Over time, the intermediary demanded ever more value-added from the relationship. The insurer responded by allocating more capable “account executives” and training them through the acknowledged IBM sales training programme.

New services were introduced to add value to the relationship, many of which depended on sharing customer and business knowledge for joint benefit. These actions tend to cement relationships and make them more difficult to break.

Successful club schemes
Independent Insurance is recognised as the first UK insurer to create a “club” scheme, which is still accepted as a premier example in the UK market-place. Broker clubs are one high-profile way of showing that an insurer is “broker friendly”.

In fact, Independent Insurance consistently achieves highest ratings from brokers in the annual insurance awards. The Independent club has been running for more than 10 years, offering special facilities for a select number of quality insurance intermediaries with whom the company wishes to forge long-term and profitable relationships.

The club began with more than 100 members in 1988. Independent also founded a “nursery” for club brokers called Select in 1991 for those able to offer quality business but not necessarily in quantity. Different types of relationships are available for volume or specialist brokers.

Benefits for broker members of the Independent club include:

  1. Exclusive access to certain products and services.
  2. Facility for placing difficult or complex risks.
  3. Targeted products.
  4. Exclusive access to disaster recovery facility.
  5. Bespoke training courses.
  6. Marketing support on joint initiatives.
  7. Financial benefits including extended credit, profit commission and increased brokerage.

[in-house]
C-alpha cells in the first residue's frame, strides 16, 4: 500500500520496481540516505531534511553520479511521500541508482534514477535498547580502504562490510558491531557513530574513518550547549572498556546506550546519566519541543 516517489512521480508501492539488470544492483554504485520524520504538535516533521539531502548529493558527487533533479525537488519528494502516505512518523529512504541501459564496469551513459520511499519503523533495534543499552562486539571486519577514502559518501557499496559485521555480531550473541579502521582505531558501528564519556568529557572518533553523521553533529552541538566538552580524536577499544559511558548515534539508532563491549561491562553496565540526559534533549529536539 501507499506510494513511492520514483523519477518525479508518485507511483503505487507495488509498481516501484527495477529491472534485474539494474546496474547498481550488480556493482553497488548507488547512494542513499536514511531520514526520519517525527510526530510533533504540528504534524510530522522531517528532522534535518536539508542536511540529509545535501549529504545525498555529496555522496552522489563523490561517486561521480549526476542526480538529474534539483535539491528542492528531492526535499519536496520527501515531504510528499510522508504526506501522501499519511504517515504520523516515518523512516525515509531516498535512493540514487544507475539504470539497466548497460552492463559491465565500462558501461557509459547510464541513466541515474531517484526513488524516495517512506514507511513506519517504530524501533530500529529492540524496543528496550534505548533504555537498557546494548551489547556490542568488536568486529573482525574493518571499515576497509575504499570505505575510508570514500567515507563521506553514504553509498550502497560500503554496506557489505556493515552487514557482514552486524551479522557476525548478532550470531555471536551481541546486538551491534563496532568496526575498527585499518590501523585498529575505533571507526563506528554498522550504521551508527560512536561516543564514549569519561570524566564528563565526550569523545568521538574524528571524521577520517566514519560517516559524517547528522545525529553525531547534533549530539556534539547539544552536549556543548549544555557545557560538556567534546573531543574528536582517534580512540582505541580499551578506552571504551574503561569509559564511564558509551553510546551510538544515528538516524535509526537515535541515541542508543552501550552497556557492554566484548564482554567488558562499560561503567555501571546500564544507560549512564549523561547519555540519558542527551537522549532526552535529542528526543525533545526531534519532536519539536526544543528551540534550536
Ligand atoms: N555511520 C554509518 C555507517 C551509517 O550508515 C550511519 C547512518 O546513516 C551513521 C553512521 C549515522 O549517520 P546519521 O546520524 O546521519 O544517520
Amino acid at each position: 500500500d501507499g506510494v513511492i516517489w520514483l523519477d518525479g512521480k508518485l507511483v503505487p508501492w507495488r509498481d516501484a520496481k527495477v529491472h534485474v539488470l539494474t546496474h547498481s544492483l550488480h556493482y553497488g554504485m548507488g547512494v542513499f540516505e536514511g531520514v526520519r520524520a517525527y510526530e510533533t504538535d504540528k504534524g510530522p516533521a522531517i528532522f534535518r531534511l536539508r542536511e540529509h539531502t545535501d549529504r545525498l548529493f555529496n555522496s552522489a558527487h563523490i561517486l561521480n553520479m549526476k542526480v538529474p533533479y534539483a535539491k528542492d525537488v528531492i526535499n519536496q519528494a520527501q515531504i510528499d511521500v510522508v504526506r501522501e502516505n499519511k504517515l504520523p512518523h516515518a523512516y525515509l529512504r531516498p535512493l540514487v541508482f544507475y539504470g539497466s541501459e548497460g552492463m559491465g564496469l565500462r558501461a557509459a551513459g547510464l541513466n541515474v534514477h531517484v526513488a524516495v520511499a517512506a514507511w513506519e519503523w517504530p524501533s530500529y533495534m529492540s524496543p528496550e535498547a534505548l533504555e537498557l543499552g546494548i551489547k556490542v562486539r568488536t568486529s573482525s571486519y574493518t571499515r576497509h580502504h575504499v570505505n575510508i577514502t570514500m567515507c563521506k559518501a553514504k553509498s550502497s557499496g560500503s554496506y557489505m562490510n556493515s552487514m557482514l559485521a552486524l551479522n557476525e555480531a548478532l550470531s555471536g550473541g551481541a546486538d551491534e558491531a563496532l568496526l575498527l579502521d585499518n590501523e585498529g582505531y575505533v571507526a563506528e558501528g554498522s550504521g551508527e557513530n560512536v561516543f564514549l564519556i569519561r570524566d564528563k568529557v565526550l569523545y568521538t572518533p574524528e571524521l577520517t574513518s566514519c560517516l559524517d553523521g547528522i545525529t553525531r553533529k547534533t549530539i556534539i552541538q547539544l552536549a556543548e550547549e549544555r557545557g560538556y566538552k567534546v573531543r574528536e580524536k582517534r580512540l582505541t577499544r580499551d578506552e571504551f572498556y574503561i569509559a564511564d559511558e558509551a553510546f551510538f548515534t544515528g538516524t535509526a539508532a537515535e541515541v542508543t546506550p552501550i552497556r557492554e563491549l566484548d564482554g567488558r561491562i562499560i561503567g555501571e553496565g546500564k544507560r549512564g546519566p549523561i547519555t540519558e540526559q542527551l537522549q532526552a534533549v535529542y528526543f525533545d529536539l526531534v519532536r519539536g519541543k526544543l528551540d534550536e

The influence of technology
Internet/intranet technology or software such as Lotus Notes or e-mail is enabling much closer linkages to be made between partner organisations. Delta Lloyd in the Netherlands, part of the CGU insurance company uses an extranet to provide support to its agents. The Delta Lloyd Digital Domain has four components:

  1. The store, where information on its products are found.
  2. The counter, where users questions are answered.
  3. The kiosk, where the latest information is made available.
  4. The office for back-up information such as telemarketing scripts and advertisements.

This has resulted in a big reduction in Delta Lloyd’s agent support costs, as well as an improvement in quality. Many agents have their own Web sites too, while new intermediaries are springing up offering their services only through the Web. The issue of speed of reaction to customers when both partners are involved becomes much less of an issue when these technologies are in use. Such technologies are also enabling more innovative and global partnerships to change the propositions organisations are able to make to the customer base. New partnerships are being built between intranet “context” providers, such as Freeserve, and “content” providers, such as the BBC.

Each of the programmes described in this panel have core elements in common:

  1. High level of expertise on offer by the organisation
  2. A strong brand for the partners.
  3. High level of commitment by the partners to building the programme
  4. Strong, customer-focused teams managing/working with the partner base.
  5. A strict approach to profitability and cost management.

For further information and to purchase contact Colin Coulson-Thomas